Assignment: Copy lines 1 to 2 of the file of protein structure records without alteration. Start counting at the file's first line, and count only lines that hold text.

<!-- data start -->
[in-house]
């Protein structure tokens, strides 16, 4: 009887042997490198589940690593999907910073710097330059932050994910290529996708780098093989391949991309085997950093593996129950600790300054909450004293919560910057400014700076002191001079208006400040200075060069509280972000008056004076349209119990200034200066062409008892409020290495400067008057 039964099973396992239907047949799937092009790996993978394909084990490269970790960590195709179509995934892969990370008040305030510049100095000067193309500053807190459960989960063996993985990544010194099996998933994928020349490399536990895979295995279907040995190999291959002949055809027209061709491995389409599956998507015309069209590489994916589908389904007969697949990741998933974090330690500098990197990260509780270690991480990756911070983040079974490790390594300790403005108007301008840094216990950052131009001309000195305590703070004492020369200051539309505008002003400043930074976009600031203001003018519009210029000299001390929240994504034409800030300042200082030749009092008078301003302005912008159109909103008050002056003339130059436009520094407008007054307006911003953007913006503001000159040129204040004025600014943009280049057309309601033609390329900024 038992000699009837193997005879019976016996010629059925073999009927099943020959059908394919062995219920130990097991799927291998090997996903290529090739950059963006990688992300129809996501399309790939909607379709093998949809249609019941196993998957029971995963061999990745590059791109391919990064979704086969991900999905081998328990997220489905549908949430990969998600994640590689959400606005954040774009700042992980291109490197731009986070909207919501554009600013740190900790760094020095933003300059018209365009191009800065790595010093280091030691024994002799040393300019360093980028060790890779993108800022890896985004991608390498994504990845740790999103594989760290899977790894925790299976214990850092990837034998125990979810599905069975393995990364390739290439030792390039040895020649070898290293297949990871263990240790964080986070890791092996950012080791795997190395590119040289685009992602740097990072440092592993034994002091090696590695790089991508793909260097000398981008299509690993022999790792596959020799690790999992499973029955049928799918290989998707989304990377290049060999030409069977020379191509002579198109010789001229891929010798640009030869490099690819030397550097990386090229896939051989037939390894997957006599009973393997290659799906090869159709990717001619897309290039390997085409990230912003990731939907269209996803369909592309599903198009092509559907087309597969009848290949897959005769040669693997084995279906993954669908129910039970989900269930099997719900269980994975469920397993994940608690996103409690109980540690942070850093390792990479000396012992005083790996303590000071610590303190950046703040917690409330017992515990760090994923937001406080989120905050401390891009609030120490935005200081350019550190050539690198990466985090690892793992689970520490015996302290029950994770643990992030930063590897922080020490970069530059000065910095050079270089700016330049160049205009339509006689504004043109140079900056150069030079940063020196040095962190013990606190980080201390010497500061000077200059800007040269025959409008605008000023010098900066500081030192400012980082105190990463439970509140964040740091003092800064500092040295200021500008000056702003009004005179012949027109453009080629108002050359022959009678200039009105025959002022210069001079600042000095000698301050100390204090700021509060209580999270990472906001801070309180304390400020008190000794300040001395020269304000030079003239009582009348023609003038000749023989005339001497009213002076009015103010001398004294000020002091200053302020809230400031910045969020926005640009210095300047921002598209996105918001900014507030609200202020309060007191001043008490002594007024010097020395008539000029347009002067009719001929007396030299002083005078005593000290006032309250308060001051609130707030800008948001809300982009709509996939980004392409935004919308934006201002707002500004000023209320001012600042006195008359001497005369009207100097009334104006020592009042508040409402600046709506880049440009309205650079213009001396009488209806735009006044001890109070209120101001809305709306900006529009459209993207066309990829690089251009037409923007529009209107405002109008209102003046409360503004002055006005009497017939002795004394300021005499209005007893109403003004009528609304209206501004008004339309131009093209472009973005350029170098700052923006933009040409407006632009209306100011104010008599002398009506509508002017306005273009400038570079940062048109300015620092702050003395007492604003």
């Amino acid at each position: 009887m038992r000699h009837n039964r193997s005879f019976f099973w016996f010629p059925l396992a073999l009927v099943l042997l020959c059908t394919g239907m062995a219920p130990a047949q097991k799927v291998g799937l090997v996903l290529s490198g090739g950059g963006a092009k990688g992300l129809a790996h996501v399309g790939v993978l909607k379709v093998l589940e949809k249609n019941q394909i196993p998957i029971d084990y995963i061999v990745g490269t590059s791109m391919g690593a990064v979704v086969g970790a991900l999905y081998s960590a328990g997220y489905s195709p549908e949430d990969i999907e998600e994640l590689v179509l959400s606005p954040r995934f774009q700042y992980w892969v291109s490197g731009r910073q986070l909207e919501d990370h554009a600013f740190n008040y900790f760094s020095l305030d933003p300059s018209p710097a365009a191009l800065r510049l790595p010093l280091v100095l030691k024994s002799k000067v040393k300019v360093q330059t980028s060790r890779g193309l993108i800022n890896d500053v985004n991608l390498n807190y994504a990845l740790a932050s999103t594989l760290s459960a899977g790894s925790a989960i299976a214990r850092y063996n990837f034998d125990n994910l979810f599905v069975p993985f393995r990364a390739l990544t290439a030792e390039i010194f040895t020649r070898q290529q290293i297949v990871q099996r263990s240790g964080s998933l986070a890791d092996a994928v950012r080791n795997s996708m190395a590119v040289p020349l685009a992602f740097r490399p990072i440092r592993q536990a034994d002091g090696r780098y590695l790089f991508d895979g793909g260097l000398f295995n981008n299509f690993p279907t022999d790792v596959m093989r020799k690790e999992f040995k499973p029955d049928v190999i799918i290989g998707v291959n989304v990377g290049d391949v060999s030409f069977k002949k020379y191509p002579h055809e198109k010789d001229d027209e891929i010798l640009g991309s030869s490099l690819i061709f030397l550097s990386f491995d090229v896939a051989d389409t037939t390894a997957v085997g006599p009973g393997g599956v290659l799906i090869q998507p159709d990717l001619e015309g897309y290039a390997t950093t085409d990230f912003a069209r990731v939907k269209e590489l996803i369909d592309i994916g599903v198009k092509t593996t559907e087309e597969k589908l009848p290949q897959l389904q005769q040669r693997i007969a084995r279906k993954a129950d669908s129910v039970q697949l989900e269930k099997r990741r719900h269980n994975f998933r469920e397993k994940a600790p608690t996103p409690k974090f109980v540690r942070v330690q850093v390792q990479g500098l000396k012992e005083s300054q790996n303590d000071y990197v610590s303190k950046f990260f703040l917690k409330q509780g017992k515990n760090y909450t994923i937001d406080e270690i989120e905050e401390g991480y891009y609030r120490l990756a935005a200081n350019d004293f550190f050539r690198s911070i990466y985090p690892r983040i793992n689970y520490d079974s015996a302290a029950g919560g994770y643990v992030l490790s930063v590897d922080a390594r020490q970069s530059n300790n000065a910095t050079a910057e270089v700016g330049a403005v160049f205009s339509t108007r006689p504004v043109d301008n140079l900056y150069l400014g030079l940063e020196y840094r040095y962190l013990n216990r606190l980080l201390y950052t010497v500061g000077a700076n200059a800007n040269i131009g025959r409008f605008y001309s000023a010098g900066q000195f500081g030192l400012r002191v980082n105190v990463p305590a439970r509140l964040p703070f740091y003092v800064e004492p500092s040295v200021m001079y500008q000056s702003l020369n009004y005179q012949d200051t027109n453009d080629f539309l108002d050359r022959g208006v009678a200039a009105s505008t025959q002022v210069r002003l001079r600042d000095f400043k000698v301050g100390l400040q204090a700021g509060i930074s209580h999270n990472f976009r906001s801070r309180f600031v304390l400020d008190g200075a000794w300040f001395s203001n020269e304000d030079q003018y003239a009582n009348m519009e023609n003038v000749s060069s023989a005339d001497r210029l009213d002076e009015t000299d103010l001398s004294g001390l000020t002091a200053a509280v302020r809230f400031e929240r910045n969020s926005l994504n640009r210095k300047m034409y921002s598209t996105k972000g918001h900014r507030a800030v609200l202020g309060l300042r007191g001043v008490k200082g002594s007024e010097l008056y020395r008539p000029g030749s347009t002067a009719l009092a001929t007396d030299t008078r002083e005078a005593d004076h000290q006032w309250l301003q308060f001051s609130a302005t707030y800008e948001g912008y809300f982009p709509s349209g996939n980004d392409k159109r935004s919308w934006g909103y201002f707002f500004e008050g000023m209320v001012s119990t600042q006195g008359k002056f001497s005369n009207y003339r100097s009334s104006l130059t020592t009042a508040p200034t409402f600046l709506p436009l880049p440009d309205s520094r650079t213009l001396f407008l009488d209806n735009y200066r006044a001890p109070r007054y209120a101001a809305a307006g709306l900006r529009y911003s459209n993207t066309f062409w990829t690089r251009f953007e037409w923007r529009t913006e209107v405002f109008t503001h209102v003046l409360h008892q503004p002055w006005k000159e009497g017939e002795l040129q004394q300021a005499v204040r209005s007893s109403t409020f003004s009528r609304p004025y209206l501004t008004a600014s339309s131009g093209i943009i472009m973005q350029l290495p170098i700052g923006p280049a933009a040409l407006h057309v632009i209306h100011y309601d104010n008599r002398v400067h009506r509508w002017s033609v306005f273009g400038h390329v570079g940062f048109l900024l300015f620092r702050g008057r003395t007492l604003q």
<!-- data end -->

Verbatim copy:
[in-house]
């Protein structure tokens, strides 16, 4: 009887042997490198589940690593999907910073710097330059932050994910290529996708780098093989391949991309085997950093593996129950600790300054909450004293919560910057400014700076002191001079208006400040200075060069509280972000008056004076349209119990200034200066062409008892409020290495400067008057 039964099973396992239907047949799937092009790996993978394909084990490269970790960590195709179509995934892969990370008040305030510049100095000067193309500053807190459960989960063996993985990544010194099996998933994928020349490399536990895979295995279907040995190999291959002949055809027209061709491995389409599956998507015309069209590489994916589908389904007969697949990741998933974090330690500098990197990260509780270690991480990756911070983040079974490790390594300790403005108007301008840094216990950052131009001309000195305590703070004492020369200051539309505008002003400043930074976009600031203001003018519009210029000299001390929240994504034409800030300042200082030749009092008078301003302005912008159109909103008050002056003339130059436009520094407008007054307006911003953007913006503001000159040129204040004025600014943009280049057309309601033609390329900024 038992000699009837193997005879019976016996010629059925073999009927099943020959059908394919062995219920130990097991799927291998090997996903290529090739950059963006990688992300129809996501399309790939909607379709093998949809249609019941196993998957029971995963061999990745590059791109391919990064979704086969991900999905081998328990997220489905549908949430990969998600994640590689959400606005954040774009700042992980291109490197731009986070909207919501554009600013740190900790760094020095933003300059018209365009191009800065790595010093280091030691024994002799040393300019360093980028060790890779993108800022890896985004991608390498994504990845740790999103594989760290899977790894925790299976214990850092990837034998125990979810599905069975393995990364390739290439030792390039040895020649070898290293297949990871263990240790964080986070890791092996950012080791795997190395590119040289685009992602740097990072440092592993034994002091090696590695790089991508793909260097000398981008299509690993022999790792596959020799690790999992499973029955049928799918290989998707989304990377290049060999030409069977020379191509002579198109010789001229891929010798640009030869490099690819030397550097990386090229896939051989037939390894997957006599009973393997290659799906090869159709990717001619897309290039390997085409990230912003990731939907269209996803369909592309599903198009092509559907087309597969009848290949897959005769040669693997084995279906993954669908129910039970989900269930099997719900269980994975469920397993994940608690996103409690109980540690942070850093390792990479000396012992005083790996303590000071610590303190950046703040917690409330017992515990760090994923937001406080989120905050401390891009609030120490935005200081350019550190050539690198990466985090690892793992689970520490015996302290029950994770643990992030930063590897922080020490970069530059000065910095050079270089700016330049160049205009339509006689504004043109140079900056150069030079940063020196040095962190013990606190980080201390010497500061000077200059800007040269025959409008605008000023010098900066500081030192400012980082105190990463439970509140964040740091003092800064500092040295200021500008000056702003009004005179012949027109453009080629108002050359022959009678200039009105025959002022210069001079600042000095000698301050100390204090700021509060209580999270990472906001801070309180304390400020008190000794300040001395020269304000030079003239009582009348023609003038000749023989005339001497009213002076009015103010001398004294000020002091200053302020809230400031910045969020926005640009210095300047921002598209996105918001900014507030609200202020309060007191001043008490002594007024010097020395008539000029347009002067009719001929007396030299002083005078005593000290006032309250308060001051609130707030800008948001809300982009709509996939980004392409935004919308934006201002707002500004000023209320001012600042006195008359001497005369009207100097009334104006020592009042508040409402600046709506880049440009309205650079213009001396009488209806735009006044001890109070209120101001809305709306900006529009459209993207066309990829690089251009037409923007529009209107405002109008209102003046409360503004002055006005009497017939002795004394300021005499209005007893109403003004009528609304209206501004008004339309131009093209472009973005350029170098700052923006933009040409407006632009209306100011104010008599002398009506509508002017306005273009400038570079940062048109300015620092702050003395007492604003």